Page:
Drug response predictionlogistic regressionCancer hallmarks datasets, pathway data [144]
biomarker analysis for disease researchDisease-associated genes investigationPulmonary sarcoidosis genes identificationHierarchical clusteringDifferential expression analysis [150]
Identification of miRNA-disease associationNMFDisease semantic information and miRNA functional information [151]
Disease-phenotype visualizationt-SNEOMIM database and human disease networks [154]
Biomarker discoveryCancer diagnosisSVMReference gene selection [170]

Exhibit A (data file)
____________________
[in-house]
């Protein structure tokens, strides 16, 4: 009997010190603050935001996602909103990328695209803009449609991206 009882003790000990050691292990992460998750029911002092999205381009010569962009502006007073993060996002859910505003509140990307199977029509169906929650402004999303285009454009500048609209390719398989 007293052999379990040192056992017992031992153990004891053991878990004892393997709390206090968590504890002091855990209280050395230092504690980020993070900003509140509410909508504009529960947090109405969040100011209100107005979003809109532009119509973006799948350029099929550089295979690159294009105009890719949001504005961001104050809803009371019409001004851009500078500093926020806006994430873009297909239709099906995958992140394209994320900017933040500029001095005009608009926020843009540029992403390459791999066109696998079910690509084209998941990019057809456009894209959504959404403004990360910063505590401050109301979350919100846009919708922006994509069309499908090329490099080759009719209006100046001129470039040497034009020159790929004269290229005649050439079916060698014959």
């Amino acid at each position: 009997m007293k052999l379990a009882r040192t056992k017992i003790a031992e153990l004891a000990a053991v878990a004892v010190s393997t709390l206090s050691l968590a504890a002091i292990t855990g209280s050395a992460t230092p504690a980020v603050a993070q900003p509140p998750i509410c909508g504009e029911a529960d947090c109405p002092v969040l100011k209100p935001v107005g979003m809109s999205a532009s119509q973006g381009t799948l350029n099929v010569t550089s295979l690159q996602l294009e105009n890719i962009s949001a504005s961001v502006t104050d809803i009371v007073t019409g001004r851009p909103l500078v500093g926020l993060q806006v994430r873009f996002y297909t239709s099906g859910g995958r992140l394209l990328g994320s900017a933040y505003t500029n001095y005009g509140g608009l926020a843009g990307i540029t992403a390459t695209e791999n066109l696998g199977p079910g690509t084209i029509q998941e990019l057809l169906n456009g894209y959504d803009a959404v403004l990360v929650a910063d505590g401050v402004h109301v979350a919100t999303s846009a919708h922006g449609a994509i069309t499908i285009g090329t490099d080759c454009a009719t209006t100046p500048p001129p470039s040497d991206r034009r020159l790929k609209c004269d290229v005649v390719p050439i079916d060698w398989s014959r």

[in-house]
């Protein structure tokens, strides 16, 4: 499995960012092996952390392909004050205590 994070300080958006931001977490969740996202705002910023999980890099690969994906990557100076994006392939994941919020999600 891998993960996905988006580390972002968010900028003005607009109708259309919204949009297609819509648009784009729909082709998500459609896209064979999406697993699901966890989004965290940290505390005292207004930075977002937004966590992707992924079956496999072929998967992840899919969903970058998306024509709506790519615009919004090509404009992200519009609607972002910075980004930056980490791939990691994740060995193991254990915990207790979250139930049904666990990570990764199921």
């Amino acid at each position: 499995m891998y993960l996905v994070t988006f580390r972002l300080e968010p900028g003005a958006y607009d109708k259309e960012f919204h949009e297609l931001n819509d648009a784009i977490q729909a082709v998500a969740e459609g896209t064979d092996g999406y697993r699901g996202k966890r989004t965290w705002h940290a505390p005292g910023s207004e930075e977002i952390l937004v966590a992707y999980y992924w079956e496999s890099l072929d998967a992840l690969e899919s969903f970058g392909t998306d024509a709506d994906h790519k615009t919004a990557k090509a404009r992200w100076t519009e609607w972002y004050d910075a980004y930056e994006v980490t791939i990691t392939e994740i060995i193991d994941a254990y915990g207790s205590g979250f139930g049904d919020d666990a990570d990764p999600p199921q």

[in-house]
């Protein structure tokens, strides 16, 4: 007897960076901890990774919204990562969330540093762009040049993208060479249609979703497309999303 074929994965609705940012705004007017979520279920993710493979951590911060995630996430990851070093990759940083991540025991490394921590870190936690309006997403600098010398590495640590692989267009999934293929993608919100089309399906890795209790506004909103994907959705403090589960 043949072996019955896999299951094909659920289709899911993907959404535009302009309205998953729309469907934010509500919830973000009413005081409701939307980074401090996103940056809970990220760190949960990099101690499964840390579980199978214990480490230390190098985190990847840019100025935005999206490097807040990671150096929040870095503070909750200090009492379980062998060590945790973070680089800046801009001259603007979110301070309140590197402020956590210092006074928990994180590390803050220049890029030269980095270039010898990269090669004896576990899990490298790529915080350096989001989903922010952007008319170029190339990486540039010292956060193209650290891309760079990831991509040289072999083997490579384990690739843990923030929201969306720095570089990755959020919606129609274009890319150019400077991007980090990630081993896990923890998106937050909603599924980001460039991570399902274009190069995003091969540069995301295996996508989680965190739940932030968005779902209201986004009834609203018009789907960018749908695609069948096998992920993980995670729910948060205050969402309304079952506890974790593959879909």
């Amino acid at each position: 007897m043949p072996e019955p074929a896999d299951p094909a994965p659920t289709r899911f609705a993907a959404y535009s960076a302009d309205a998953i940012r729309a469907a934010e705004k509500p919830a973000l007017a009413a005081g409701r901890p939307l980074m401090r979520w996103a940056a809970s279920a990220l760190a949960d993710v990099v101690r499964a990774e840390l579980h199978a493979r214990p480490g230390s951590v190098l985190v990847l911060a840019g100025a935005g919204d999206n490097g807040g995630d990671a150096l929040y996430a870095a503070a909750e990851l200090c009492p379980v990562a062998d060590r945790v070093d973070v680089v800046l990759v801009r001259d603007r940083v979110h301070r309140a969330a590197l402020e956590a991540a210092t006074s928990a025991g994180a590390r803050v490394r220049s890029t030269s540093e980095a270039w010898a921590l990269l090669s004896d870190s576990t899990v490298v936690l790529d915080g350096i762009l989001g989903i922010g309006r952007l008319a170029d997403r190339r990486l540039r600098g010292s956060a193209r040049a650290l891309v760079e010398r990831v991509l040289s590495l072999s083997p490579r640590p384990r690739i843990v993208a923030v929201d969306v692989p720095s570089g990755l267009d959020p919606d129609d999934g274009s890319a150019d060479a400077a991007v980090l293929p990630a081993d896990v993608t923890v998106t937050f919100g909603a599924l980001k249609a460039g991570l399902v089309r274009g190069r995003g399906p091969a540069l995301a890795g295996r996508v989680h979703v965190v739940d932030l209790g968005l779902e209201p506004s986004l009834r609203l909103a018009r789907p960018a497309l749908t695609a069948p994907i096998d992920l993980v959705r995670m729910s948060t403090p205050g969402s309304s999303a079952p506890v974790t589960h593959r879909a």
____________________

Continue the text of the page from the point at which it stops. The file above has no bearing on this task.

Biomarker signature identificationSVMNetwork-based gene selection [167]
Cancer outcome predictionRandom forestEvolutionary conservation estimation [181]
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Auslander, N.; Gussow, A.B.; Koonin, E.V. Incorporating Machine Learning into Established Bioinformatics Frameworks. Int. J. Mol. Sci. 2021, 22, 2903.

AMA Style

Auslander N, Gussow AB, Koonin EV. Incorporating Machine Learning into Established Bioinformatics Frameworks. International Journal of Molecular Sciences. 2021; 22(6):2903.

Chicago/Turabian Style

Auslander, Noam, Ayal B. Gussow, and Eugene V. Koonin. 2021. "Incorporating Machine Learning into Established Bioinformatics Frameworks" International Journal of Molecular Sciences 22, no. 6: 2903.